According to Barry Stephens, a Zehnder ComfoBox costs about $18,000 in Europe — not including the ground loop for the ground-source heat pump, which can easily cost $10,000 or more.
A magic-box appliance from Drexel und Weiss costs about $25,000 in Austria. One of the company’s owners, Reinhard Weiss, explained the price tag to Matheo Durfeld this way: “We’re not selling equipment; we’re selling knowledge.”
Since the Nilan HRV doesn’t include a water heater, its price is significantly lower than magic boxes from Zehnder or Drexel und Weiss. The Nilan VPL-15 sells for $4,950, while the VPT-25 costs $6,450. (Both prices are in Canadian dollars). So, if you are able to whittle down your heating load to 13,500 Btu/h — thereby avoiding the cost of space-heating equipment — you might consider buying a Nilan VPL-25.
Some Passivhaus designers are drooling over Nilan’s VP-18 model — a true magic-box appliance that includes a hot water tank. Unfortunately, the Nilan VP-18 is unavailable in North America; European distributors sell the VP-18 for 6,817 euros ($9,288).
Daikin declined to provide specific pricing information on the Altherma; according to a company statement, the cost of installed systems ranges from $10,000 to $20,000.
The Matrix combination appliance costs between $7,000 and $8,000.
Pluses and minuses
In light of the relatively high cost of magic-box appliances, why would anyone consider buying one? Here are the arguments in favor of a magic box:
- The best way to capture the heat contained in escaping ventilation exhaust is to locate the evaporator coil of an air-source heat pump in the exhaust air stream.
- To optimize the efficiency of a home’s HVAC(Heating, ventilation, and air conditioning). Collectively, the mechanical systems that heat, ventilate, and cool a building. equipment, all of the HVAC system’s elements should be combined into a single appliance.
- When appliance integration occurs at a manufacturing plant instead of a job site, there are fewer opportunities for set-up and commissioningProcess of testing a home after a construction or renovation project to ensure that all of the home's systems are operating correctly and at maximum efficiency. errors.
On the other hand, here are the arguments against the magic-box concept:
- The more components that are crammed into a single appliance, the greater the chance that a failed component will disable the entire unit, and the more complicated any repairs. (That’s one reason that few people buy a combination television/DVD player/VCR anymore.)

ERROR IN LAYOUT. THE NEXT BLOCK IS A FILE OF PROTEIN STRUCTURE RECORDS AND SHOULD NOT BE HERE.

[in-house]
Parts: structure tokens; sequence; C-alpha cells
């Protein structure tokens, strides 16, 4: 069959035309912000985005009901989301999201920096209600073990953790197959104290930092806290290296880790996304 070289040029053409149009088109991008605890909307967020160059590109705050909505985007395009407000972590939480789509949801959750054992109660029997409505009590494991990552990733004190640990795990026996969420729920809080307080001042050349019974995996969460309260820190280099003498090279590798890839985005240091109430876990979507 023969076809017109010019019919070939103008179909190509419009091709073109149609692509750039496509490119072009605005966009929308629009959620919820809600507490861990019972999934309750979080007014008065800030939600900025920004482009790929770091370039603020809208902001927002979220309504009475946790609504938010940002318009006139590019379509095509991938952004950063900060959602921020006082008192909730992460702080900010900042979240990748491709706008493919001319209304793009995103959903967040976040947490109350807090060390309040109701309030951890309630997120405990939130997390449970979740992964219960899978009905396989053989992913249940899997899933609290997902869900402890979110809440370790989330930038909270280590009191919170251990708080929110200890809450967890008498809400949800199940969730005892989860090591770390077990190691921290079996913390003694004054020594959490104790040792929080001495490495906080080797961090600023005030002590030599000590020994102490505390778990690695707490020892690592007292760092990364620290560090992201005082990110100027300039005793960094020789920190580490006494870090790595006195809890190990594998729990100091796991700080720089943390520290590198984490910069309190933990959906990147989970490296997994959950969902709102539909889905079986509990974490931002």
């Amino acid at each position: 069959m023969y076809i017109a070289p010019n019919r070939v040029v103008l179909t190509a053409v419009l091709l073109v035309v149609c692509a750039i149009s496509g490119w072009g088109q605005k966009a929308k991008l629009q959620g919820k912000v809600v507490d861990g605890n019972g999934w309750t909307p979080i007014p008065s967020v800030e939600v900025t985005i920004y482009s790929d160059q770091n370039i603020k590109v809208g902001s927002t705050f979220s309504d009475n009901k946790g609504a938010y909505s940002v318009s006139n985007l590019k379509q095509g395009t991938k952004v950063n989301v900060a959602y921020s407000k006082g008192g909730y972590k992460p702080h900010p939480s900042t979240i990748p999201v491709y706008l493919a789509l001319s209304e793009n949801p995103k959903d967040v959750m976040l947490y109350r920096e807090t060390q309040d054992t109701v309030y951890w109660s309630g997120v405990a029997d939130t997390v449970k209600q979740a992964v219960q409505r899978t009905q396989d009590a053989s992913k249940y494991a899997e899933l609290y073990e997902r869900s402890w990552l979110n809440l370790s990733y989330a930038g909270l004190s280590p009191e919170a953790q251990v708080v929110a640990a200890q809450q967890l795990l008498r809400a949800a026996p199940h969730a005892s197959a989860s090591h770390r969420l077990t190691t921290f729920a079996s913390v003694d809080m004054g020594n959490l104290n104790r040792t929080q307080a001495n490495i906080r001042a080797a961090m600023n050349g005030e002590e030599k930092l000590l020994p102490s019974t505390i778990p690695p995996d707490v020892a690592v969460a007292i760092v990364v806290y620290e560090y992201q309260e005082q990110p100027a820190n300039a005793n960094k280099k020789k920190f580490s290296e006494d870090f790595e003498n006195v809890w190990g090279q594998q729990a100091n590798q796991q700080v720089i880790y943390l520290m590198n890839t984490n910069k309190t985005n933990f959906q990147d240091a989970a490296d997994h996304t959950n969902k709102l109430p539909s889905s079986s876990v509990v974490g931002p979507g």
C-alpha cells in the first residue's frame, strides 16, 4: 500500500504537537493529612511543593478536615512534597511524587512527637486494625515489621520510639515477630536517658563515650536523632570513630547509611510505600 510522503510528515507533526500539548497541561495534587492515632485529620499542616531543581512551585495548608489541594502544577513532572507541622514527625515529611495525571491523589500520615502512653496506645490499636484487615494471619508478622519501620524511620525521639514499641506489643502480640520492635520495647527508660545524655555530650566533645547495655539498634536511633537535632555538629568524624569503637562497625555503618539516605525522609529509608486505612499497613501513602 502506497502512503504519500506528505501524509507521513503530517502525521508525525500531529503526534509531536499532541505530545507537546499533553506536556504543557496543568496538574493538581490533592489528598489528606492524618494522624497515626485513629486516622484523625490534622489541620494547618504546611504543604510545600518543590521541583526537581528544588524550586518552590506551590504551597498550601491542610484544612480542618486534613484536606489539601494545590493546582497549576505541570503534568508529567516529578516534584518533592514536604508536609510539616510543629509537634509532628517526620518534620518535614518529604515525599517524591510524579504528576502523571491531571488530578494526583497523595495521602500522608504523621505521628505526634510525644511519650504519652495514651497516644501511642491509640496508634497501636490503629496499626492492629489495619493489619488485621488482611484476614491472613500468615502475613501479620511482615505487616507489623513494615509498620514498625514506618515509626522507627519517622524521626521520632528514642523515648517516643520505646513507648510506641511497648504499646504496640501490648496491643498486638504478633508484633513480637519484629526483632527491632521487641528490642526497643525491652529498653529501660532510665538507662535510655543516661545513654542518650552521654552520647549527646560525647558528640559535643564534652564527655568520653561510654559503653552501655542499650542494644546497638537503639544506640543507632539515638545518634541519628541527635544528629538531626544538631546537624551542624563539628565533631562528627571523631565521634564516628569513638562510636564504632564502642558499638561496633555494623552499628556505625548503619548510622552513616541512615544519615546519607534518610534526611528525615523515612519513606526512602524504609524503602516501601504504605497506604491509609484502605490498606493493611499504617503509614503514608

- The cost of these appliances is so high that it’s more economical to buy three separate appliances: an HRV, a water heater, and a ductless minisplit heat-pump.
- Ventilation requires small air flows, while the delivery of space heat and cooling usually requires larger air flows — making the integration of these two functions illogical. In hopes of achieving a particular heat-delivery goal, a magic-box designer can be tempted to solve this technical challenge by overventilating. It makes more sense to optimize ventilation ducts for fresh air delivery without consideration of heating or cooling loads; combining these functions often results in technical compromises.
Because of this last point, I predict that the long-touted Passivhaus recommendation to deliver space heat through ventilation ducts will eventually fall by the wayside — if not in Europe, then certainly in North America. Although Dr. Wolfgang Feist has been a strong proponent of this method of heat delivery, it has never been a requirement of the Passivhaus standard, and the technical challenges facing anyone striving to achieve the goal are hardly worth overcoming.
One thing is clear: the very high price of magic-box appliances undermines the hope that the Passivhaus standard will help builders (in Amory Lovins’ words) “tunnel through the cost barrier.” That’s why North American Passivhaus builders will probably continue installing separate HRVs with well-designed dedicated ductwork — independent of the heat-delivery system.
Daikin AC, 1645 Wallace Drive, Suite 110, Carrollton, TX 75006. Tel: 972-245-1510; Web site: www.daikinac.com.
NY Thermal (NTI), 30 Stonegate Drive, Saint John, NB E2H 0A4, Canada. Tel: 506-657-6000 or 800-688-2575; E-mail:firstname.lastname@example.org; Web site: www.nythermal.com.
Solution Nilan, 45 Georges-Pepin, Chambly, Quebec J3I 4Y8, Canada. Tel: 514-990-3604 or 800-808-0496; Web site: www.nilan.ca/indexen.htm.
Last week’s blog: “Airtight Wall and Roof Sheathing”